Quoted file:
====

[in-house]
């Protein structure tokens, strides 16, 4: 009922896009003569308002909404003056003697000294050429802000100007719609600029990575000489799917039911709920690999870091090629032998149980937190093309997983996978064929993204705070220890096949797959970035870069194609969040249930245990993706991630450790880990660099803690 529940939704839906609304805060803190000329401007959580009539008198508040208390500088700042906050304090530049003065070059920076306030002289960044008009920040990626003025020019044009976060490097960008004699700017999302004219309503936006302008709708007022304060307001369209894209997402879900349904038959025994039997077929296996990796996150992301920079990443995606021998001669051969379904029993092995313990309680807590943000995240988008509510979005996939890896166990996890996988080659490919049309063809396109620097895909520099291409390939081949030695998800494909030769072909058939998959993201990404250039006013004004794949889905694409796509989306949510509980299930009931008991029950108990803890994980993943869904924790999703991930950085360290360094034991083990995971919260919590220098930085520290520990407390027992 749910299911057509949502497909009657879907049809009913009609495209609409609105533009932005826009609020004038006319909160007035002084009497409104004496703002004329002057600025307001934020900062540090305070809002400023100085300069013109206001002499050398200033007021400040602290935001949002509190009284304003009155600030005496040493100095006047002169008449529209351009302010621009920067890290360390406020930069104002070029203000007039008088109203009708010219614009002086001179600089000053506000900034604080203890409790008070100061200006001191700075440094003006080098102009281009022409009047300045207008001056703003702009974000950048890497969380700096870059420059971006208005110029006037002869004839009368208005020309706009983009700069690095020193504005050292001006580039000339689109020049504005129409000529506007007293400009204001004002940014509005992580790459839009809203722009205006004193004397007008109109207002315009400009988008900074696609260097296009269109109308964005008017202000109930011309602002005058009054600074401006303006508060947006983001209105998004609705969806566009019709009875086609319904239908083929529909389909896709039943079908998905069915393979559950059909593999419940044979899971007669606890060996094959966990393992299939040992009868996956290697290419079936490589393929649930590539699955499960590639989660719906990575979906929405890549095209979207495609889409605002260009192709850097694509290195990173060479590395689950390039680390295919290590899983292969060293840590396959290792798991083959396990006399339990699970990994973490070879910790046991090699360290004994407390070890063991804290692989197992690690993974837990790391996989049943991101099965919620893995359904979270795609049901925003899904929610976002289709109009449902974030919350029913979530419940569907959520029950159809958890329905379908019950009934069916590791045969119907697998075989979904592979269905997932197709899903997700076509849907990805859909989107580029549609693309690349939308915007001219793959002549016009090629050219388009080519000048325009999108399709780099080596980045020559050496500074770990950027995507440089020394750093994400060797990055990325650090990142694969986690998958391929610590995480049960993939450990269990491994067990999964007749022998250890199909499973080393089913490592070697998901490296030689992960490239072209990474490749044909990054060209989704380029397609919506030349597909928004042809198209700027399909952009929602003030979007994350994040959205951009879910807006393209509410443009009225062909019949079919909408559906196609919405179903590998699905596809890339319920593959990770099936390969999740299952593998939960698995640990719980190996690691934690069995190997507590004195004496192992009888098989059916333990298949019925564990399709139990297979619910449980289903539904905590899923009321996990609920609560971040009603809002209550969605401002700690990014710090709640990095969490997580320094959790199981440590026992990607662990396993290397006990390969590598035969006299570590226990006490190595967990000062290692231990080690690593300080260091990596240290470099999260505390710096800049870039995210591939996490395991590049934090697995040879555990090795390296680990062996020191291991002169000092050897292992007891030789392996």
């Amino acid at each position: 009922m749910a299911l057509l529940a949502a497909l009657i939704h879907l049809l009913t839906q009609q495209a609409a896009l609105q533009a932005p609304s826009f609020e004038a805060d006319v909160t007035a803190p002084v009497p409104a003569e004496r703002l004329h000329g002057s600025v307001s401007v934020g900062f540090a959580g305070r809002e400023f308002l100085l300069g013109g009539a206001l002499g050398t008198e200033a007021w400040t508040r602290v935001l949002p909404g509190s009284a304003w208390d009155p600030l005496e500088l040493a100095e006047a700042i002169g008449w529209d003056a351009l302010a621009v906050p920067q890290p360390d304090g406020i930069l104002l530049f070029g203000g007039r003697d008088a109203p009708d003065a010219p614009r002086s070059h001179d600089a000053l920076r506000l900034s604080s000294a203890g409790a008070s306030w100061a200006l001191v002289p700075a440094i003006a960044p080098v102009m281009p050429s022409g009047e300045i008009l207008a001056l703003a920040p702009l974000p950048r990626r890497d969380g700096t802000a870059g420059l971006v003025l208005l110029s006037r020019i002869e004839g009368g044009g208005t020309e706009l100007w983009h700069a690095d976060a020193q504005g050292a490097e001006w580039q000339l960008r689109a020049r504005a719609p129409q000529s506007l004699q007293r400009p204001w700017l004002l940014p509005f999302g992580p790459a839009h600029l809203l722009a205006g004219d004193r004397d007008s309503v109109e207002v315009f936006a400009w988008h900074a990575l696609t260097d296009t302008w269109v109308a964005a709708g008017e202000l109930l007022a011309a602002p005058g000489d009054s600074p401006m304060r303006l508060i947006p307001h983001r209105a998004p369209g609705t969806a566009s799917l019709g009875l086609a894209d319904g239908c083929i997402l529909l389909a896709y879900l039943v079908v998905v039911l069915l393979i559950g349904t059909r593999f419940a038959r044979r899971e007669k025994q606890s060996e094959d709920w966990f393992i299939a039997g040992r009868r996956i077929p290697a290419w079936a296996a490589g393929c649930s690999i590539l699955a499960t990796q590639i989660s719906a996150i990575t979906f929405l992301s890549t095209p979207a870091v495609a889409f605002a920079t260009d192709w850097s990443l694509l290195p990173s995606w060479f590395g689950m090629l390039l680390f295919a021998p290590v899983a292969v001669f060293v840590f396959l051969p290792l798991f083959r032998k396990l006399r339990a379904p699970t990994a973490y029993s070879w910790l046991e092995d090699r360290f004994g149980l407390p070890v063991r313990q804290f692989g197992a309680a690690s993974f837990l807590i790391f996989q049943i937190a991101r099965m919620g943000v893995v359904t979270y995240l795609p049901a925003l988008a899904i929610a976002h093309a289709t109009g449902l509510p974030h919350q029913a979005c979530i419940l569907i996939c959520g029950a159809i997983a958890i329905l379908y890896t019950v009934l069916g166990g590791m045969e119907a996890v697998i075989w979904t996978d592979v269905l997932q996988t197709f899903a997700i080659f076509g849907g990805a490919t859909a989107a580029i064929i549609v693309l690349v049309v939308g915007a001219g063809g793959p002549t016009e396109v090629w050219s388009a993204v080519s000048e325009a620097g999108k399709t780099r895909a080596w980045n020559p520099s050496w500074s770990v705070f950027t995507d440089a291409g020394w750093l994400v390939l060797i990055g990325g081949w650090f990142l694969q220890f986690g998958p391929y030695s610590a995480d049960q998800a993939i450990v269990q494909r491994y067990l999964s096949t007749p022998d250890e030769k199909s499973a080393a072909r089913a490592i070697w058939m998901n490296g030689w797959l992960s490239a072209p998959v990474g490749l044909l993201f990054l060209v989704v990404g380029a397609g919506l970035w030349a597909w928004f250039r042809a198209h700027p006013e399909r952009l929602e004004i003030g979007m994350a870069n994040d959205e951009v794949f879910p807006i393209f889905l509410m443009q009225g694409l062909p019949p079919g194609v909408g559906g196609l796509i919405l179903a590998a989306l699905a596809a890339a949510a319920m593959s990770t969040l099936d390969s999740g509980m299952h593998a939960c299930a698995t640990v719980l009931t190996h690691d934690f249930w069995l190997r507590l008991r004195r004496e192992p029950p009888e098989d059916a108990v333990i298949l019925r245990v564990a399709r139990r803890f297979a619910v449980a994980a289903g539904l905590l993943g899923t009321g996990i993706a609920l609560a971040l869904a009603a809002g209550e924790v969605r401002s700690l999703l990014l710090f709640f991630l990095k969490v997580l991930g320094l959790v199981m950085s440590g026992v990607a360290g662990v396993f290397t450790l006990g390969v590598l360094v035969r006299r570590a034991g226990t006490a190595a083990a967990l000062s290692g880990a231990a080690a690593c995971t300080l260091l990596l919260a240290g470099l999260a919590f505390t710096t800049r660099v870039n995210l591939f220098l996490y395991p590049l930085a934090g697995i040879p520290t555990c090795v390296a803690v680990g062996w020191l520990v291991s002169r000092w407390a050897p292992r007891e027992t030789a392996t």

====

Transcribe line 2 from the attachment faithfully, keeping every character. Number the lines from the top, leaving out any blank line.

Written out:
């Protein structure tokens, strides 16, 4: 009922896009003569308002909404003056003697000294050429802000100007719609600029990575000489799917039911709920690999870091090629032998149980937190093309997983996978064929993204705070220890096949797959970035870069194609969040249930245990993706991630450790880990660099803690 529940939704839906609304805060803190000329401007959580009539008198508040208390500088700042906050304090530049003065070059920076306030002289960044008009920040990626003025020019044009976060490097960008004699700017999302004219309503936006302008709708007022304060307001369209894209997402879900349904038959025994039997077929296996990796996150992301920079990443995606021998001669051969379904029993092995313990309680807590943000995240988008509510979005996939890896166990996890996988080659490919049309063809396109620097895909520099291409390939081949030695998800494909030769072909058939998959993201990404250039006013004004794949889905694409796509989306949510509980299930009931008991029950108990803890994980993943869904924790999703991930950085360290360094034991083990995971919260919590220098930085520290520990407390027992 749910299911057509949502497909009657879907049809009913009609495209609409609105533009932005826009609020004038006319909160007035002084009497409104004496703002004329002057600025307001934020900062540090305070809002400023100085300069013109206001002499050398200033007021400040602290935001949002509190009284304003009155600030005496040493100095006047002169008449529209351009302010621009920067890290360390406020930069104002070029203000007039008088109203009708010219614009002086001179600089000053506000900034604080203890409790008070100061200006001191700075440094003006080098102009281009022409009047300045207008001056703003702009974000950048890497969380700096870059420059971006208005110029006037002869004839009368208005020309706009983009700069690095020193504005050292001006580039000339689109020049504005129409000529506007007293400009204001004002940014509005992580790459839009809203722009205006004193004397007008109109207002315009400009988008900074696609260097296009269109109308964005008017202000109930011309602002005058009054600074401006303006508060947006983001209105998004609705969806566009019709009875086609319904239908083929529909389909896709039943079908998905069915393979559950059909593999419940044979899971007669606890060996094959966990393992299939040992009868996956290697290419079936490589393929649930590539699955499960590639989660719906990575979906929405890549095209979207495609889409605002260009192709850097694509290195990173060479590395689950390039680390295919290590899983292969060293840590396959290792798991083959396990006399339990699970990994973490070879910790046991090699360290004994407390070890063991804290692989197992690690993974837990790391996989049943991101099965919620893995359904979270795609049901925003899904929610976002289709109009449902974030919350029913979530419940569907959520029950159809958890329905379908019950009934069916590791045969119907697998075989979904592979269905997932197709899903997700076509849907990805859909989107580029549609693309690349939308915007001219793959002549016009090629050219388009080519000048325009999108399709780099080596980045020559050496500074770990950027995507440089020394750093994400060797990055990325650090990142694969986690998958391929610590995480049960993939450990269990491994067990999964007749022998250890199909499973080393089913490592070697998901490296030689992960490239072209990474490749044909990054060209989704380029397609919506030349597909928004042809198209700027399909952009929602003030979007994350994040959205951009879910807006393209509410443009009225062909019949079919909408559906196609919405179903590998699905596809890339319920593959990770099936390969999740299952593998939960698995640990719980190996690691934690069995190997507590004195004496192992009888098989059916333990298949019925564990399709139990297979619910449980289903539904905590899923009321996990609920609560971040009603809002209550969605401002700690990014710090709640990095969490997580320094959790199981440590026992990607662990396993290397006990390969590598035969006299570590226990006490190595967990000062290692231990080690690593300080260091990596240290470099999260505390710096800049870039995210591939996490395991590049934090697995040879555990090795390296680990062996020191291991002169000092050897292992007891030789392996």